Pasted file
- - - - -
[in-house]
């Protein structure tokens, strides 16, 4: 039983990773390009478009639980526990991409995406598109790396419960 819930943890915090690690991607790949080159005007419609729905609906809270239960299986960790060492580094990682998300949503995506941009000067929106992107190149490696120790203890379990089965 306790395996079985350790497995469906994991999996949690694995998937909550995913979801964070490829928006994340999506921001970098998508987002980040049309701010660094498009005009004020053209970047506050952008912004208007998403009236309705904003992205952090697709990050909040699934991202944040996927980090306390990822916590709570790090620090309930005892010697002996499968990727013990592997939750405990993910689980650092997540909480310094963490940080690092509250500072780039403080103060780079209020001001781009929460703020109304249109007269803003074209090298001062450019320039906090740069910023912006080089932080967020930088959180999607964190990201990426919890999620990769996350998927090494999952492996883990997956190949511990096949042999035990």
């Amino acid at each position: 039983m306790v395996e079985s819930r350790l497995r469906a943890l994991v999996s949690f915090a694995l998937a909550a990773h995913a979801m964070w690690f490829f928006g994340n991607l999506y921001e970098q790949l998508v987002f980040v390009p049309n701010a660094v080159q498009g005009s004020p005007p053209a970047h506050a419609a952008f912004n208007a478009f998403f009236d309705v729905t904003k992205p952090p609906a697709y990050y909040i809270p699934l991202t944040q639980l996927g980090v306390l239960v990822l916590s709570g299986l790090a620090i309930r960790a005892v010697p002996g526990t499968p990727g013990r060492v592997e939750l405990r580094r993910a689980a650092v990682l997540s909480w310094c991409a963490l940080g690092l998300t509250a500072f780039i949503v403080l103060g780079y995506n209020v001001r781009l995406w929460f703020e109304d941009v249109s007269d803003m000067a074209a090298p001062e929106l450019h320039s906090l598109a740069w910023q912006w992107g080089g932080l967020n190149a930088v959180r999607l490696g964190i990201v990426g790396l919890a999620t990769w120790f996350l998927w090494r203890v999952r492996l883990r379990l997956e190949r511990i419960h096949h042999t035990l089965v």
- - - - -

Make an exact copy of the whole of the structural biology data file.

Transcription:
[in-house]
């Protein structure tokens, strides 16, 4: 039983990773390009478009639980526990991409995406598109790396419960 819930943890915090690690991607790949080159005007419609729905609906809270239960299986960790060492580094990682998300949503995506941009000067929106992107190149490696120790203890379990089965 306790395996079985350790497995469906994991999996949690694995998937909550995913979801964070490829928006994340999506921001970098998508987002980040049309701010660094498009005009004020053209970047506050952008912004208007998403009236309705904003992205952090697709990050909040699934991202944040996927980090306390990822916590709570790090620090309930005892010697002996499968990727013990592997939750405990993910689980650092997540909480310094963490940080690092509250500072780039403080103060780079209020001001781009929460703020109304249109007269803003074209090298001062450019320039906090740069910023912006080089932080967020930088959180999607964190990201990426919890999620990769996350998927090494999952492996883990997956190949511990096949042999035990």
């Amino acid at each position: 039983m306790v395996e079985s819930r350790l497995r469906a943890l994991v999996s949690f915090a694995l998937a909550a990773h995913a979801m964070w690690f490829f928006g994340n991607l999506y921001e970098q790949l998508v987002f980040v390009p049309n701010a660094v080159q498009g005009s004020p005007p053209a970047h506050a419609a952008f912004n208007a478009f998403f009236d309705v729905t904003k992205p952090p609906a697709y990050y909040i809270p699934l991202t944040q639980l996927g980090v306390l239960v990822l916590s709570g299986l790090a620090i309930r960790a005892v010697p002996g526990t499968p990727g013990r060492v592997e939750l405990r580094r993910a689980a650092v990682l997540s909480w310094c991409a963490l940080g690092l998300t509250a500072f780039i949503v403080l103060g780079y995506n209020v001001r781009l995406w929460f703020e109304d941009v249109s007269d803003m000067a074209a090298p001062e929106l450019h320039s906090l598109a740069w910023q912006w992107g080089g932080l967020n190149a930088v959180r999607l490696g964190i990201v990426g790396l919890a999620t990769w120790f996350l998927w090494r203890v999952r492996l883990r379990l997956e190949r511990i419960h096949h042999t035990l089965v």